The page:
Invitation to Fail

Preschool — Building Blocks of Life Long Learning
October 31, 2014
A School Designed with Your Child In Mind
November 7, 2014

Invitation to Fail

This post was originally published in CLC’s Friday News last winter.


I am not afraid to admit it: I am the sap who tears up during every heartfelt Olympic story. I am the target audience who cannot watch commercials of parents caring for their children-who-become-Olympians without getting watery eyes.

However, it isn’t the success that strums my heartstrings. It is the adversity before – the hardship and challenge that necessitated the tenacity, fortitude, and perseverance to become a champion. By the time the father is cheering on his daughter as she competes in snowboarding, nanoseconds before a corporation flashes its logo, I am reaching for the tissues.

It is one of the reasons I love the Olympics. They celebrate failures and falls for what they are: the, ahem, cornerstones of future success. And, in my opinion, we need that storyline as part of our “How Success Happens” enculturation.

IMG_2995Pick an innovation from the past million years and I bet missteps, mistakes, and, in many cases, misery are woven throughout its history. I imagine early nomads sitting around chewing on raw meat determined to get the fire started. Millennia later their descendants sit around the fire, but hungry, brainstorming ways to bring down enough herding animals to feed a tribe. And still millennia later, dreaming of having enough force to more consistently bring down mastodons, a dream that results in the atlatl.

At the heart of these and all modern day triumphs, is trial and error. As Mulla Nasrudin once wrote, “Good judgment comes from experience. Experience comes from bad judgment.”

While I am in no way advocating for creating a “Well, That Was a Bad Idea” elective, I am advocating for cultivating a culture of embracing mistakes as pathways to deeper understanding. A growing body of research examines the value of mistake-based learning, and from it is emerging an understanding that we learn far more from what we don’t get right than from what we do.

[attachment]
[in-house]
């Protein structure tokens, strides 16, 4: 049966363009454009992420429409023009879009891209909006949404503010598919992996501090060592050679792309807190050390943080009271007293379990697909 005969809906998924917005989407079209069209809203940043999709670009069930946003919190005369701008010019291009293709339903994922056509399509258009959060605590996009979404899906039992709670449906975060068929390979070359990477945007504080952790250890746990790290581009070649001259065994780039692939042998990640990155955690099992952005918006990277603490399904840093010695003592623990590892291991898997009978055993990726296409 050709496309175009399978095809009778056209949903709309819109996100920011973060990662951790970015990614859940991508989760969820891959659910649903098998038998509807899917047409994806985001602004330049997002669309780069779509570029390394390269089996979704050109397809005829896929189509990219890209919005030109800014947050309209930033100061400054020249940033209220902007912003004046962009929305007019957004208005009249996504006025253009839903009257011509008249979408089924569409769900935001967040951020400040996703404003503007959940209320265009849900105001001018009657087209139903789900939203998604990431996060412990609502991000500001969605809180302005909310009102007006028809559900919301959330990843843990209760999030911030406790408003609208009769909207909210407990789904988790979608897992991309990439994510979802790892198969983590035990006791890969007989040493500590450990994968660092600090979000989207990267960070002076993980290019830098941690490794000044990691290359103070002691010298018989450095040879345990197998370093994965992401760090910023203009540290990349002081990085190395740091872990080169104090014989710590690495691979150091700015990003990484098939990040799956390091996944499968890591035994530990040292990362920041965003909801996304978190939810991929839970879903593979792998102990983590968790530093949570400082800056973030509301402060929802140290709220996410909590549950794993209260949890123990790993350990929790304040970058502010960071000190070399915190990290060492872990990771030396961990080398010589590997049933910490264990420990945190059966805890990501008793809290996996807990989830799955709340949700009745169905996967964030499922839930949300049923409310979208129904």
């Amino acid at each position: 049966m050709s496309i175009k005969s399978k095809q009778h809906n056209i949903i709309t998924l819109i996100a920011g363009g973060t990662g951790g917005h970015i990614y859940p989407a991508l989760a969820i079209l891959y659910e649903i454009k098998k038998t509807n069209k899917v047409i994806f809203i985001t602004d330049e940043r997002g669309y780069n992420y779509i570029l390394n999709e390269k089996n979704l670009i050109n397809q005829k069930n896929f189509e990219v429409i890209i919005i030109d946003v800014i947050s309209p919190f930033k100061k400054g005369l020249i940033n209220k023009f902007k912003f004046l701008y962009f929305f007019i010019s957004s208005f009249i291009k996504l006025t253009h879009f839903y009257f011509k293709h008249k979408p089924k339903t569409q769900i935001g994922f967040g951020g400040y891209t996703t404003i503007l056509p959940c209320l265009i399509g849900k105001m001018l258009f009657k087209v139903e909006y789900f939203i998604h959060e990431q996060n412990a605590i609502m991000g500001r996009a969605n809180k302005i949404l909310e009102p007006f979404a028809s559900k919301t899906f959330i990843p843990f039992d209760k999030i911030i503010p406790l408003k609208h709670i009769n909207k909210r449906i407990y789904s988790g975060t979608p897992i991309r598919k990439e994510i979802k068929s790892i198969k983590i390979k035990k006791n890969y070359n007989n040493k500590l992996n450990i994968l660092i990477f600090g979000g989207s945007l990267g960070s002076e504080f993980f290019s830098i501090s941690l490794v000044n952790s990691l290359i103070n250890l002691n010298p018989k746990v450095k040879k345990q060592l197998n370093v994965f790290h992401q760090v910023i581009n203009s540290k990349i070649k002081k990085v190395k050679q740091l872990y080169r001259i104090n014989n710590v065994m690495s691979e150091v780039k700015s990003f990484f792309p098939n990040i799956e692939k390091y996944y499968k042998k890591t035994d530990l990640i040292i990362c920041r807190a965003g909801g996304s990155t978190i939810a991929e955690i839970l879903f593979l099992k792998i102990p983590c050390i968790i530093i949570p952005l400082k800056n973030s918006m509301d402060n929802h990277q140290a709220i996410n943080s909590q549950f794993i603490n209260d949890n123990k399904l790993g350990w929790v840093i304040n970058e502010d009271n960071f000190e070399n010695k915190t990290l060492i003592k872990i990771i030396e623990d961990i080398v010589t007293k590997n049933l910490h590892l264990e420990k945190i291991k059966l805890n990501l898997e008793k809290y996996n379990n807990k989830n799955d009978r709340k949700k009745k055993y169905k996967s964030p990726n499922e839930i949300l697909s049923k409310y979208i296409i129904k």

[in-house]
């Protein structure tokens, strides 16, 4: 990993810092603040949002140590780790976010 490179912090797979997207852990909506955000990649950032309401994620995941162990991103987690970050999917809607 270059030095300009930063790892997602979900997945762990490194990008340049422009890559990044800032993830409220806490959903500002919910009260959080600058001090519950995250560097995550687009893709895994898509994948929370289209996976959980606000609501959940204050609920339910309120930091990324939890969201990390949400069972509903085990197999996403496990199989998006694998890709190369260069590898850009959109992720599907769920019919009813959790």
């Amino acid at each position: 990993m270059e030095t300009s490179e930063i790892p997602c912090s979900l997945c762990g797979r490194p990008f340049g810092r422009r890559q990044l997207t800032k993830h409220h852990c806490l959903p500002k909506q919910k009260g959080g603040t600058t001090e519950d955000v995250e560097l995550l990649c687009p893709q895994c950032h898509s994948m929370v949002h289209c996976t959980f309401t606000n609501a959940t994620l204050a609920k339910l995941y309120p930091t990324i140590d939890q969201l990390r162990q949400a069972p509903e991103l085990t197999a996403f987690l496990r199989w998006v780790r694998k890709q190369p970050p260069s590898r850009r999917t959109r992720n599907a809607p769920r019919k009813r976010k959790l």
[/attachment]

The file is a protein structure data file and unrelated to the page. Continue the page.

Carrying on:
As with learning to walk, falling is as important as staying upright. Learning how to stand up, make adjustments, and make better reads of one’s environment contributes to future successes in mobility. So, how do we do that – create the right balance between success and failure? Getting it right and getting it wrong?

IMG_9652Neuroscience gives us some insights in this regard. To effectively gain and sustain access to students’ neurological prime real estate – the prefrontal cortex (where higher order thinking primarily occurs) – we must attend to the needs of the amygdala (the part of the brain that triggers the fight or flight reflex). When the amygdala is not triggered by fear, anxiety, or even boredom, information and experiences are more likely to engage the areas of the brain that reason, consider, reflect and consolidate long-term memories.

In short, learners must first feel safe (physically, emotionally, and socially) if they are to risk making the mistakes that lead to deep learning.

So, this is my invitation to you – parents, teachers, and students – risk failing. Try something new. Make (safe) mistakes. Then reflect on them. Errors are a sure sign that you have dared to chase an idea, question, or dream. They lead to corrections. Corrections lead to improvements. And improvements to innovations.

If learners can transform their mistakes and failures into lasting knowledge and applicable wisdom, they might realize that stumbling blocks are stepping stones in disguise. They might internalize the process of gaining what is most important in falling down – harnessing the strength to get back up again.

*Reaches for tissues. Dabs eye.*

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